A: People can practice self-love/self-sensuality while in self-isolation by getting in touch with what truly makes them feel empowered. For me personally, there was a time during my junior year in undergrad where my friends and I were in a stressful time in our lives. It was near the end of the semester so many of us were getting ready for finals and figuring out how we wanted our futures to look after college. So naturally, we isolated ourselves to focus on our goals. One night my former roommate, a friend of ours, and I finally bonded and talked about how stressful our semester has gotten and then we randomly started gossiping about guys we used to consistently talk to and date. Suddenly we came to the realization that all three of us were involved with the same guy a few years before, and didn’t realize it at the time. However, instead of getting mad and down on ourselves, we decided to throw host lingerie parties and celebrate self-love/self-care. During the lingerie parties, our friends and I would dress up in robes and our best lingerie, do each other’s nails, take cute group pictures, do karaoke, and play games like “Never Have I Ever” and “Pin the Dick on the Dude.” It was the perfect example of embracing self-love because we were revitalizing ourselves by celebrating our bodies and sharing our favorite sex tips with each other, which also helped others figure out ideas of what they could potentially enjoy as well. Of course, a huge in-person party isn’t ideal under quarantine, but at least people have the option to do this virtually with their friends or even by themselves.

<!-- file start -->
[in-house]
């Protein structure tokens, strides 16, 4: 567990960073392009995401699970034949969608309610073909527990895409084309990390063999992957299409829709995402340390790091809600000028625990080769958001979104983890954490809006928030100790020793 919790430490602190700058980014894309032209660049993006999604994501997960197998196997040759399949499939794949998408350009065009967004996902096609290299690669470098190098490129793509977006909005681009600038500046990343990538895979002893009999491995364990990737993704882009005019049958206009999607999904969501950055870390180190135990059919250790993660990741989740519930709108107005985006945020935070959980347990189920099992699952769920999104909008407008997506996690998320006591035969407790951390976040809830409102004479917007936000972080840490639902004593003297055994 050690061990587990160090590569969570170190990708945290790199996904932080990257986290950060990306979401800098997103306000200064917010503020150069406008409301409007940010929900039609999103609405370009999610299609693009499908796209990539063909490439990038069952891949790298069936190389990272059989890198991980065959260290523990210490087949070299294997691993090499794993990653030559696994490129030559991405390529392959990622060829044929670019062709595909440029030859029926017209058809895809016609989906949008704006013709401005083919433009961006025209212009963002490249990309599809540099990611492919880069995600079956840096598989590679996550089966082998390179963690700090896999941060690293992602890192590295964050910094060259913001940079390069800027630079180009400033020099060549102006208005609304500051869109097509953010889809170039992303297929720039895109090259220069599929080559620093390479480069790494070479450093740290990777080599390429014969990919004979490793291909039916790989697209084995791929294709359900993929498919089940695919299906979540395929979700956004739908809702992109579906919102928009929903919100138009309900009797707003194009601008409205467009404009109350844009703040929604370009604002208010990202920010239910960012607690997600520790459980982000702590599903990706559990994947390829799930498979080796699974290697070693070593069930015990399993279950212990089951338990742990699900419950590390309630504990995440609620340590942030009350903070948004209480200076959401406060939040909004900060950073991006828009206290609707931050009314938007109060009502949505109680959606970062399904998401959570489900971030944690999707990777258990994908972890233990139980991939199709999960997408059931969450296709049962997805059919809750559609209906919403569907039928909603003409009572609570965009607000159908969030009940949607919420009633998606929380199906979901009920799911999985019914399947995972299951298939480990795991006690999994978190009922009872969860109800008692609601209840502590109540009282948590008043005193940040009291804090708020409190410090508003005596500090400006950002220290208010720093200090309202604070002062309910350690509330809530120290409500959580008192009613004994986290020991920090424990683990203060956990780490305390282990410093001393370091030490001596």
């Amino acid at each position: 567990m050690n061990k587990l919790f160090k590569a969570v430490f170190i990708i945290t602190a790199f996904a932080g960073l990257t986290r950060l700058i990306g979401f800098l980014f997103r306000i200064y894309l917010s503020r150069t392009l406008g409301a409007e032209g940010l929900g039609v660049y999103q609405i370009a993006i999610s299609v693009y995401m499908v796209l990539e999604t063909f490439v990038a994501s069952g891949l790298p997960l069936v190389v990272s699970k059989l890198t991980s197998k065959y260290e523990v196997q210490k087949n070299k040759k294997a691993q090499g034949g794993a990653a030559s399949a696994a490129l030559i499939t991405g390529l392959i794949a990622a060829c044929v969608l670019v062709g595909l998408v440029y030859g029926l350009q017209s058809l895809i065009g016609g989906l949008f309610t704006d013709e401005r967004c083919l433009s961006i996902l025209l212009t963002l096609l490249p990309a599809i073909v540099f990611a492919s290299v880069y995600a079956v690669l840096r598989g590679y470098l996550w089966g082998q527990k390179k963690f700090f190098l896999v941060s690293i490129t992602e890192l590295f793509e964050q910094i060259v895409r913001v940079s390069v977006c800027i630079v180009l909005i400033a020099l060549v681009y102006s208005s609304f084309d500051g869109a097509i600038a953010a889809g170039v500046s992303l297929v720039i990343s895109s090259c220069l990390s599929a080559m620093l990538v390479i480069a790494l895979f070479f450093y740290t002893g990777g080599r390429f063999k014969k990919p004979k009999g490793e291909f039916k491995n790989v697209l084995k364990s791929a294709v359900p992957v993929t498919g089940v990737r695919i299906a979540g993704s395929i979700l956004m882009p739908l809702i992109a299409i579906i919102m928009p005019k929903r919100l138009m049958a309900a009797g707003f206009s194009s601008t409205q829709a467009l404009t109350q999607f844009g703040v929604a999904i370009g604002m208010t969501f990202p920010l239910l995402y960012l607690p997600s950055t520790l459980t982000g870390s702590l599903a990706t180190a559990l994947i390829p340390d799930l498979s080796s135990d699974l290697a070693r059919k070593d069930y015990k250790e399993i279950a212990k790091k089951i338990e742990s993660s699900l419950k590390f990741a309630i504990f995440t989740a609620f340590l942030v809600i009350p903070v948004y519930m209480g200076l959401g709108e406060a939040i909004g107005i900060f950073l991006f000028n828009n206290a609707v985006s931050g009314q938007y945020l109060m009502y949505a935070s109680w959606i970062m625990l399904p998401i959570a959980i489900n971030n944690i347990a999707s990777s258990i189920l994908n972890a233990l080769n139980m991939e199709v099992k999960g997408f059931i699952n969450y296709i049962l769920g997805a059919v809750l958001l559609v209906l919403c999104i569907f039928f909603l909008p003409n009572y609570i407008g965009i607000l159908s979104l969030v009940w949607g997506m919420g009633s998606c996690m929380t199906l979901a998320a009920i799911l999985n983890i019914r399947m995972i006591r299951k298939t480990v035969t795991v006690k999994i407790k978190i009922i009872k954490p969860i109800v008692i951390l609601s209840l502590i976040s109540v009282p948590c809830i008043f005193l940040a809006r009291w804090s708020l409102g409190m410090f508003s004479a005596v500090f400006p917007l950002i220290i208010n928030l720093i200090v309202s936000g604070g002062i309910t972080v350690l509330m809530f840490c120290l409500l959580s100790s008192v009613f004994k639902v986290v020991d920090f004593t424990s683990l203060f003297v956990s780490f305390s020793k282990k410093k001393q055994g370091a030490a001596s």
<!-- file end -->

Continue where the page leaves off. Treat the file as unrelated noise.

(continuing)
Q: Why do you feel that this is important to practice?
A: Self-love and self-sensuality are important to practice because they motivate you to make healthy choices in life. You begin to feel a sense of confidence and that translates to the empowerment you feel in multiple areas of your life.
Q: In your opinion, will people continue down a path of self-reflection/self-love after the crises has ended? Or do you think people will go back to seeking outside validation?
A: I definitely feel like people will take the path of self-reflection after this pandemic has ended. During times of crisis, it’s natural to fully examine your life and analyze your needs and desires because we never know when we won’t have access to certain things anymore, such as freely surrounding ourselves with others without being 6 feet apart. This pandemic has allowed me to reflect on how I need quality time with others and how I express communication through physical touch. I’d like to think that others have reflected on themselves as well and will continue to do so after the pandemic has ended.
Q: What is the one thing found in your home that is bringing you joy during isolation?
Honestly, “PET”, the pink clitoral sucker that I was gifted with by OTOUCH has been the best item in my home that has brought me joy during isolation. It’s a heating silicone massager that mimics a sucking motion. It’s the first time I’ve used a toy like this, and it’s definitely one of my favorites EVER, which is saying a lot because I have too many sex toys to count.
Q: Where can our readers find out more about you and your services?
Fatima Mechtab is a professional freelance writer, event producer, content creator, and marketing maverick. She has been an active member of the sex-positive community for almost a decade and has worked as an organizer within the LGBTQ+ sector. Her articles have been published on such sites as SDC.com and High Canada Magazine, and she is currently a fiction ghostwriter for Foxon Publishing.